go fish! 5 ways to keep bugs away while fishing
Smart strategies for keeping biting insects at bay.
What to Wear: Fishing Fashion
Even in hot weather, wear light pants or waders, a long-sleeve shirt, a wide-brim hat and/or hood. Consider a neckerchief draped under your hat to hang over your neck and ears to cover as much skin as possible. This also protects your skin from UV exposure from both direct sunlight and light reflected off water. When insects are especially thick, wear a head net. You can also look for clothing with a UPF rating of at least 30. Wear synthetic clothing in cooler temperatures because it dries fast, preventing the feeling of cold, wet clothing against your skin. In hot temperatures, cotton keeps you cooler by holding dampness against your skin.
Ride with the Wind
Topography affects wind, meaning that one spot might be dead calm while another spot not far away has a nice breeze to tamp down the bugs. You can harness the power of the wind (or even a light breeze) in places like a bend in a valley or canyon, or on a point of land jutting into the lake or the sea, or by taking a boat out on the water.
Face Into the Wind
If bugs are really thick but there’s a strong breeze, face into the wind and the insects will cluster behind your head (where you should already be protected by a hat, hood or head net) instead of in your face—where they’re the most annoying.
Go with the Flow (of Water)
Mosquitoes breed in standing water, so lake fishermen might not be able to escape them, but if you’re on a river or stream, find a spot where the water’s moving fast (but where the river still has pools where fish might congregate). That’s usually where the terrain is a little steeper, which may also be a spot where you’ll get more wind.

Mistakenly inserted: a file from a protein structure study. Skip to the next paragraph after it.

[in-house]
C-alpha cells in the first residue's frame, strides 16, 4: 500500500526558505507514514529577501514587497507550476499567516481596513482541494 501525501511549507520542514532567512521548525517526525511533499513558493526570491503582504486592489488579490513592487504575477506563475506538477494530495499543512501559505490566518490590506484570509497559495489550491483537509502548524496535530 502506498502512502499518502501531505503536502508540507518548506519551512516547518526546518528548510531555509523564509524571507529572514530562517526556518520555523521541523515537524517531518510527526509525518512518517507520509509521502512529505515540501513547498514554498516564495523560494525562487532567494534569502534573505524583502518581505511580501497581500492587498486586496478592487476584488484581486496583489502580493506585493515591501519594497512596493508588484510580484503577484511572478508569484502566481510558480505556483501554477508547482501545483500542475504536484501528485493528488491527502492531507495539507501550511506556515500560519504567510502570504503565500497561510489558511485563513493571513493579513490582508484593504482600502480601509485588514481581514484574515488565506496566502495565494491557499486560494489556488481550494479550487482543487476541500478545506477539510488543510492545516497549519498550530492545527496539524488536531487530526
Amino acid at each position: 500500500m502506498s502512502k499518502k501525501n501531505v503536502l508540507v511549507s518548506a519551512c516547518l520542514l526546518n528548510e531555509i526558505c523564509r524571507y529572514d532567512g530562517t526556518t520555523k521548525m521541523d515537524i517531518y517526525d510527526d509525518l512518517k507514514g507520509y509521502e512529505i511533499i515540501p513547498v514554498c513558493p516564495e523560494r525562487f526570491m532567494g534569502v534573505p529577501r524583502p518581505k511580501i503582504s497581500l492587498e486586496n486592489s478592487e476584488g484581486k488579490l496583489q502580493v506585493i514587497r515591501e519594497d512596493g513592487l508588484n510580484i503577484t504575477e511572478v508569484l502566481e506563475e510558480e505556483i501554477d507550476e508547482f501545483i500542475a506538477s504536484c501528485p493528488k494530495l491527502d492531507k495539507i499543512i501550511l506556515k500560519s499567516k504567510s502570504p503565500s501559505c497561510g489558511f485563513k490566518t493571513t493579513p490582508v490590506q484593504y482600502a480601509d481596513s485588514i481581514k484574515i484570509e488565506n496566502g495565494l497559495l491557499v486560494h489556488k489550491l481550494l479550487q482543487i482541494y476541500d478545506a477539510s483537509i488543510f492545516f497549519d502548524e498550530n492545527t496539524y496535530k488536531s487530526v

Break Out Your Weapon
Sometimes, you have to break out the big guns against a tenacious enemy—and when that enemy is clouds of mosquitoes in the backcountry, you need a reliable insect repellent like OFF!® Deep Woods® for Sportsmen Insect Repellent.
Repellent can be sprayed directly onto clothing, but check the label of each individual product first. In general, you should spray any repellents containing DEET on the exterior of clothing only, including shirts, pants, hats and socks. It will not damage cotton, wool or nylon, but avoid using it on synthetics other than nylon (like rayon or spandex), or on leather or watch crystals.
With these tips, you can enjoy your time fishing and not waste time swatting away insects.